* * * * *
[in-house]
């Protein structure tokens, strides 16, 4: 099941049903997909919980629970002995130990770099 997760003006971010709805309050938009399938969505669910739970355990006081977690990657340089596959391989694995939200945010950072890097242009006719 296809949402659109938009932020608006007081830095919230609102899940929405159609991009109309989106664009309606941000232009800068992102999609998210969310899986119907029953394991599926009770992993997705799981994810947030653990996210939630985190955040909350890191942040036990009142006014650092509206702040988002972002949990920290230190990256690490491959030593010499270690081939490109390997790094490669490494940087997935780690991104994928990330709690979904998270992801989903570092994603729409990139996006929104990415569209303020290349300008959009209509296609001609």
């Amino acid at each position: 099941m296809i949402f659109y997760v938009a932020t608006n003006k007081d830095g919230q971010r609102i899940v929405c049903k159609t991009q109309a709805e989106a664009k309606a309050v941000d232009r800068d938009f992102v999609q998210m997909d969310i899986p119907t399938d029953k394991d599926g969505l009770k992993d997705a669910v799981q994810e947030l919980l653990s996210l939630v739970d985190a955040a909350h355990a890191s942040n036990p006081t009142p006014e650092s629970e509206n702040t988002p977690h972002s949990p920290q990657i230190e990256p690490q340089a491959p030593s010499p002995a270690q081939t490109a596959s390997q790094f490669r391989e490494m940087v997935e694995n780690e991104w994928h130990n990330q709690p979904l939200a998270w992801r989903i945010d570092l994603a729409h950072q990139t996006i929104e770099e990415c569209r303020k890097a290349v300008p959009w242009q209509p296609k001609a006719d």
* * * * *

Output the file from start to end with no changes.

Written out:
[in-house]
């Protein structure tokens, strides 16, 4: 099941049903997909919980629970002995130990770099 997760003006971010709805309050938009399938969505669910739970355990006081977690990657340089596959391989694995939200945010950072890097242009006719 296809949402659109938009932020608006007081830095919230609102899940929405159609991009109309989106664009309606941000232009800068992102999609998210969310899986119907029953394991599926009770992993997705799981994810947030653990996210939630985190955040909350890191942040036990009142006014650092509206702040988002972002949990920290230190990256690490491959030593010499270690081939490109390997790094490669490494940087997935780690991104994928990330709690979904998270992801989903570092994603729409990139996006929104990415569209303020290349300008959009209509296609001609």
């Amino acid at each position: 099941m296809i949402f659109y997760v938009a932020t608006n003006k007081d830095g919230q971010r609102i899940v929405c049903k159609t991009q109309a709805e989106a664009k309606a309050v941000d232009r800068d938009f992102v999609q998210m997909d969310i899986p119907t399938d029953k394991d599926g969505l009770k992993d997705a669910v799981q994810e947030l919980l653990s996210l939630v739970d985190a955040a909350h355990a890191s942040n036990p006081t009142p006014e650092s629970e509206n702040t988002p977690h972002s949990p920290q990657i230190e990256p690490q340089a491959p030593s010499p002995a270690q081939t490109a596959s390997q790094f490669r391989e490494m940087v997935e694995n780690e991104w994928h130990n990330q709690p979904l939200a998270w992801r989903i945010d570092l994603a729409h950072q990139t996006i929104e770099e990415c569209r303020k890097a290349v300008p959009w242009q209509p296609k001609a006719d």